Issue #7

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Curiously Green

Cleaning up the world wide waste
As we enjoy the sounds and smell of spring in the air, many of us probably have time at home to actually do a spring clean this year. The question arises – does the internet also need a spring clean? The author of this month’s book, Gerry McGovern, certainly thinks so.


As always, please do keep in touch, send us your feedback and tell us about anything that you would like to suggest for future editions.

Stay well.

– Tom Greenwood

Top picks from the green web
Imagine a greener Google...

Imagine a greener Google...


April fools’ day has passed, so I won’t try to fool you with this one, but I still think it is worthy of discussion.

Extinction Rebellion created this spoof Google website announcing Google’s apology for it’s involvement with climate change denial think tanks and the fossil fuel industry.

It is brilliantly executed and really did make me think for a minute that Google had decided that perhaps it should not be evil after all.

What’s most interesting, is that it doesn’t make Google look bad – it makes them look good. As I read the page, I had a huge amount of admiration for Sundar Pichai and Google for being so humble, having the courage to admit mistakes and presenting a solid plan to put things right.

The only problem is that it isn’t true. It just shows the huge missed opportunity for tech companies to earn trust and loyalty by being honest and taking a stand.


Do websites hold the key to green government?


Lars Larsson, the CEO of caching software company Varnish, has written this piece for Open Access Government, making the case that while governments are often criticised for the environmental impact of their paper-based direct mail and ministerial cars, there is generally little or no attention paid to the impact of their huge digital estates.

As the CEO of a business that sells caching software, Larsson is naturally pretty biased towards caching being the silver bullet to green the internet. There is obviously a lot more to it than just caching, but there is truth in the overall message that governments have a huge opportunity to reduce the energy used by their digital services and in doing so, send a positive signal to the wider digital sector that green is good.

Green energy powering work from home

Green energy powering work from home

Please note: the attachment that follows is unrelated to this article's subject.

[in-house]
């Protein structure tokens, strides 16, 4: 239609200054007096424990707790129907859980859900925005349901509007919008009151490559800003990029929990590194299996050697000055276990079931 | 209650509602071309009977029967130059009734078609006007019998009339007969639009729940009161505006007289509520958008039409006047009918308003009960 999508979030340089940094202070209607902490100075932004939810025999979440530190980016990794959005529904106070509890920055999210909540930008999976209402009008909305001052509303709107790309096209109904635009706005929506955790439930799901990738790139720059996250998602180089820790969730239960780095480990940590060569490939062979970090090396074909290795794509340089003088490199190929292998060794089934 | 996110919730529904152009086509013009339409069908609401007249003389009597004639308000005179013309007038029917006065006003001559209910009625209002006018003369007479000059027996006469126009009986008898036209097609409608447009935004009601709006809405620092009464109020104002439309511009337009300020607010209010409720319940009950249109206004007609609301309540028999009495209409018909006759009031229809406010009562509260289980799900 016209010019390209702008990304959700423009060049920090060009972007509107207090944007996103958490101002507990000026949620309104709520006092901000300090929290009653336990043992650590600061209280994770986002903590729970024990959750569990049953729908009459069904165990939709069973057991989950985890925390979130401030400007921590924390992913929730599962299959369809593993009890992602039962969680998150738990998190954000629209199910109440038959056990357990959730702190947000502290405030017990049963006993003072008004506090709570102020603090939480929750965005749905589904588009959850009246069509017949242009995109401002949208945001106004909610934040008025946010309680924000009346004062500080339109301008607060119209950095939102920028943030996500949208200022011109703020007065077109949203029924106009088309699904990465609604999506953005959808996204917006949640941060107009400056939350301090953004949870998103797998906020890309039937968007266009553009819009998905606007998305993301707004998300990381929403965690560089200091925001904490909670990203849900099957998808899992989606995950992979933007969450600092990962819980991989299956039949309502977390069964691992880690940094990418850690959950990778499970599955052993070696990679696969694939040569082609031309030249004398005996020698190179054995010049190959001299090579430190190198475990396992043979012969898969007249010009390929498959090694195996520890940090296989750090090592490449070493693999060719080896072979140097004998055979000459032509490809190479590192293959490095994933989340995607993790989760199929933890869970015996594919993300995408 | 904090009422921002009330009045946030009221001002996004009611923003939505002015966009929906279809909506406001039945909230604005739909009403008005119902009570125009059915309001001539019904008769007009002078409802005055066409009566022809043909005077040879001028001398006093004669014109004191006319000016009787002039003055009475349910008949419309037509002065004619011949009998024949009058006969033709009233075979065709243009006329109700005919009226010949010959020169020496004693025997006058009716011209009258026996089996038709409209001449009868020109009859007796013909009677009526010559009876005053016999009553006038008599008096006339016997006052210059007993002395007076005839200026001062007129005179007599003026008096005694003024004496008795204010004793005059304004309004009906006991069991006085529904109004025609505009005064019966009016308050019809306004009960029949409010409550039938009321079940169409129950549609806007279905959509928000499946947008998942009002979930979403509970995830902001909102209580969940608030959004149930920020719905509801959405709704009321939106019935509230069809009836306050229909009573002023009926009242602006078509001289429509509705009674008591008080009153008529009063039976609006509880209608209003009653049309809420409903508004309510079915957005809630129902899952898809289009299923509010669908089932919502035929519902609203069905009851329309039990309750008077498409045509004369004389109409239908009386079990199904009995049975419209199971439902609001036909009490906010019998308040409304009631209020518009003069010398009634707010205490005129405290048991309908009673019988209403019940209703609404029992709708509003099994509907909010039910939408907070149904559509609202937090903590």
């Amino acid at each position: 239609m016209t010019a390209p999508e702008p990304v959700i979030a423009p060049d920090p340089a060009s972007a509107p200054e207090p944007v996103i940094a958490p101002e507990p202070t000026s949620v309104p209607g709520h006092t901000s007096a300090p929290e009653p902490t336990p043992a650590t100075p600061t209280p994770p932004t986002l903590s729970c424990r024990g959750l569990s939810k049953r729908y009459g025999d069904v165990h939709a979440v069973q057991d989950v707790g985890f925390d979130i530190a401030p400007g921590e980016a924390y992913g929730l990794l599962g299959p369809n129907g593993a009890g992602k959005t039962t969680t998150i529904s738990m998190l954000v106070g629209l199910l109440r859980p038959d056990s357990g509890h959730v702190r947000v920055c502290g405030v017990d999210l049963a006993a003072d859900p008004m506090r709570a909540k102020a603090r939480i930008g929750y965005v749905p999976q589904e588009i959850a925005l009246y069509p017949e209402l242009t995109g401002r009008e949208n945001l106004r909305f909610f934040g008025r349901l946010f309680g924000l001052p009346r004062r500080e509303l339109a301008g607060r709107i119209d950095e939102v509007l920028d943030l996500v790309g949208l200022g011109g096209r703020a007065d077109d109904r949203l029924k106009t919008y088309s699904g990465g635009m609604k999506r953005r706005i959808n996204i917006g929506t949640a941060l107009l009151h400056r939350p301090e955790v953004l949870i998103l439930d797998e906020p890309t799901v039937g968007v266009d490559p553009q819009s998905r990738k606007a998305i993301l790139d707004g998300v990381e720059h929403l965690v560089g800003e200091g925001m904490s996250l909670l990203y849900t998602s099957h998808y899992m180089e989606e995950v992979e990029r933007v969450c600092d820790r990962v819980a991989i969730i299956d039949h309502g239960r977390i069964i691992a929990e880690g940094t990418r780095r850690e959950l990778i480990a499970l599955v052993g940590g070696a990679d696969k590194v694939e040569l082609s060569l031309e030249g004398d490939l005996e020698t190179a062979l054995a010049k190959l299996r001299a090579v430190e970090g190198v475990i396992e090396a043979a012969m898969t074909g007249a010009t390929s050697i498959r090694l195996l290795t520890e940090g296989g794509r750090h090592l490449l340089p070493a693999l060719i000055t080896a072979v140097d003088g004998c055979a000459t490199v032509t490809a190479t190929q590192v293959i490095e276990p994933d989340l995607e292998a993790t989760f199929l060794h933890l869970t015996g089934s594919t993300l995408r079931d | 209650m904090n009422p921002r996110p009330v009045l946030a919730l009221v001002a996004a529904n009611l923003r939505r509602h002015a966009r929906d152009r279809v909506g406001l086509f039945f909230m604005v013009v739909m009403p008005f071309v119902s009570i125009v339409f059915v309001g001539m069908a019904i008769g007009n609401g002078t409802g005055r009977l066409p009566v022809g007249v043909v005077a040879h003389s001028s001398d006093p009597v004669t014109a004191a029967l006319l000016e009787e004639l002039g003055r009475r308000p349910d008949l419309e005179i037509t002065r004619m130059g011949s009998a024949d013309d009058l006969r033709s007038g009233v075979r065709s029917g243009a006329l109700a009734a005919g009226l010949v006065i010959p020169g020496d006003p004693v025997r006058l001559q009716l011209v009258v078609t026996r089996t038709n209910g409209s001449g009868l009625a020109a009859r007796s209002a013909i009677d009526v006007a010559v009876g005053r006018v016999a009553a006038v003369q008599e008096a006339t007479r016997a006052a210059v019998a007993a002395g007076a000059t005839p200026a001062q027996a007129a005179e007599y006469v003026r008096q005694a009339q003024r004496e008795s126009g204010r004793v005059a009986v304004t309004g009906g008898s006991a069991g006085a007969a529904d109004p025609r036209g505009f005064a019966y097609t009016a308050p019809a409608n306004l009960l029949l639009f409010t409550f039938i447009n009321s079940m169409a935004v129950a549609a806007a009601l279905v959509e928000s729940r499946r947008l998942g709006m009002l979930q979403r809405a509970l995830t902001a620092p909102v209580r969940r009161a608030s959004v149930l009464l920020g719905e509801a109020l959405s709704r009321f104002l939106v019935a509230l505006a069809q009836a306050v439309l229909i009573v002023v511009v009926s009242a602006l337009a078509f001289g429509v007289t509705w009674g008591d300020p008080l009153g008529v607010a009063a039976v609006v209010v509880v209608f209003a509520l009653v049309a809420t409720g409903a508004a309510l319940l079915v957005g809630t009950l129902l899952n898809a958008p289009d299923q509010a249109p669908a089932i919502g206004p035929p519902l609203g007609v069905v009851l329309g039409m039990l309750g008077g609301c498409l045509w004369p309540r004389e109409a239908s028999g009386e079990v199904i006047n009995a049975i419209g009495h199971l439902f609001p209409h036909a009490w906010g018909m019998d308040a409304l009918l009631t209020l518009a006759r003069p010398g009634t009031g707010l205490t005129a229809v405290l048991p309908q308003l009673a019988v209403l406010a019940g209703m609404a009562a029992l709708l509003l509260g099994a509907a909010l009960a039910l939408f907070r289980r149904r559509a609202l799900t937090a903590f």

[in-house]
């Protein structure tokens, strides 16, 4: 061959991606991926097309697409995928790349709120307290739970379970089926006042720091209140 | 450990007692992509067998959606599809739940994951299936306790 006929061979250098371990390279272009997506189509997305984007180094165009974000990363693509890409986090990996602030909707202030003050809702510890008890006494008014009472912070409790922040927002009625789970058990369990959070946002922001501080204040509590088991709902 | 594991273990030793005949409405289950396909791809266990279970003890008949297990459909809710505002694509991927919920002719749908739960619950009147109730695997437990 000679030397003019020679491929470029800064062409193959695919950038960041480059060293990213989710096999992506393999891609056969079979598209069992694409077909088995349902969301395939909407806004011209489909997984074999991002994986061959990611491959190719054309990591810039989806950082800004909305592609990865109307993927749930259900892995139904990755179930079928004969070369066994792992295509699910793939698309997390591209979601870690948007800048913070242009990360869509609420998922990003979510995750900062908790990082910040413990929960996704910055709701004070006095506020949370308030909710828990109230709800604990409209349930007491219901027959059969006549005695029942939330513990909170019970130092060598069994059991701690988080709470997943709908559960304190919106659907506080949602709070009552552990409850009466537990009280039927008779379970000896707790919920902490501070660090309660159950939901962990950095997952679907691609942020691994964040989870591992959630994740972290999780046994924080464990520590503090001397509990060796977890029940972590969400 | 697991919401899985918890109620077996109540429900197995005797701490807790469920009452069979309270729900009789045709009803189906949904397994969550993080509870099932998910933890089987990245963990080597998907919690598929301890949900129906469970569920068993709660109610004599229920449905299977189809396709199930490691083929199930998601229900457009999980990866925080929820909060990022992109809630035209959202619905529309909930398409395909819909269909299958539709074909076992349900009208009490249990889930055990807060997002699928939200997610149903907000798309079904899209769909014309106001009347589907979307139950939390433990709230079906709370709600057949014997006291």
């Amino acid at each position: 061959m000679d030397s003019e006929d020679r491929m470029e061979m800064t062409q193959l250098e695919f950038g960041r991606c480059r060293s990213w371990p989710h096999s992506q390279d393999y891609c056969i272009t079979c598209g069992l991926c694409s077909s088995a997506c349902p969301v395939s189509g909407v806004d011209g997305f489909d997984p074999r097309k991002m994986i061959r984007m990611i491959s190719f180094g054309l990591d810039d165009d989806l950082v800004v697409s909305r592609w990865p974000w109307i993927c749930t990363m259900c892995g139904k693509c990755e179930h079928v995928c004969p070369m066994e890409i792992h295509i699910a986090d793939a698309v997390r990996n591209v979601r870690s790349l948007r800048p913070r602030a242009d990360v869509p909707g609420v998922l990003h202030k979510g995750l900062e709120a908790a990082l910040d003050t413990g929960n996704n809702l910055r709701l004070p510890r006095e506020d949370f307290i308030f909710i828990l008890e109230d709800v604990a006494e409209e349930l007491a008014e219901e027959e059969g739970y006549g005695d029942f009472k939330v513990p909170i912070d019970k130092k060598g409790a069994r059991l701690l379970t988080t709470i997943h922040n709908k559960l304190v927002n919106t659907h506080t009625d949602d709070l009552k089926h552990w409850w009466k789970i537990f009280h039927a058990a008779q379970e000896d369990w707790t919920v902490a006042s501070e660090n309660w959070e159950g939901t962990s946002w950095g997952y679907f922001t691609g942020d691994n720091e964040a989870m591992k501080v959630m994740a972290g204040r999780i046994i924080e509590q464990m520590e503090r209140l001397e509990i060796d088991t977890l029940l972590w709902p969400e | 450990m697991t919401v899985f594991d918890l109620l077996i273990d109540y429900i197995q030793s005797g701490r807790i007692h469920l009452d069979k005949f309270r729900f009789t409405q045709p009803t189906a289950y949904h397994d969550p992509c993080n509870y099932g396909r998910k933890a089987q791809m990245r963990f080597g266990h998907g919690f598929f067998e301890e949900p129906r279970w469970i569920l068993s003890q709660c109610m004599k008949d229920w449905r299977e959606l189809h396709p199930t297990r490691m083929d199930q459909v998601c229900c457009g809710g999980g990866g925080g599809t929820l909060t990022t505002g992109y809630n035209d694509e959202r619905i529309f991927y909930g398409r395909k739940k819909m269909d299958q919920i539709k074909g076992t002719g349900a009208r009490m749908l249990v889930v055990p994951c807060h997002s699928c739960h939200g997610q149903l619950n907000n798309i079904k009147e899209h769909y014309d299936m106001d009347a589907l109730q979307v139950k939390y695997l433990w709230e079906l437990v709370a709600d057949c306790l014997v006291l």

We are proud to announce that we have achieved our goal of 100% of employees using renewable energy tariffs at home. It’s taken us 3 years to achieve and is perfect timing now that we are doing all of our work from home.

Perhaps the Coronavirus restrictions could be a catalyst for more people switching to renewable energy tariffs at home, which would accelerate the shift to an entirely renewable grid.

On the same topic, The Guardian reports that due to a 10% reduction in energy demand and a growing supply of renewable power, UK households could even be paid for daytime green electricity use. Sounds like a good problem to have!

Quote of the month

The web is an ocean full of crap


Gerry McGovern

Book of the month
World Wide Waste by Gerry McGovern

World Wide Waste by Gerry McGovern


Gerry McGovern has just released his new book, a passionate call to action about the huge amount of waste being created by our digital lifestyles. McGovern works hard to communicate the physical reality of our virtual lives, and makes the case that 90% of what we store, send, download, publish and process is unnecessary waste.

He has used the writing of the book itself to explore this concept, assessing the impact of a digital eBook versus a printed book, and designing the book itself to be super efficient. That lo-fi cover design is no accident! Gerry states that despite being 20% longer than his book Top Tasks, the eBook file is 94% smaller.

The core message is clear – digital is physical, and it’s about time we started cleaning up our crap.

Quick links from our team & friends
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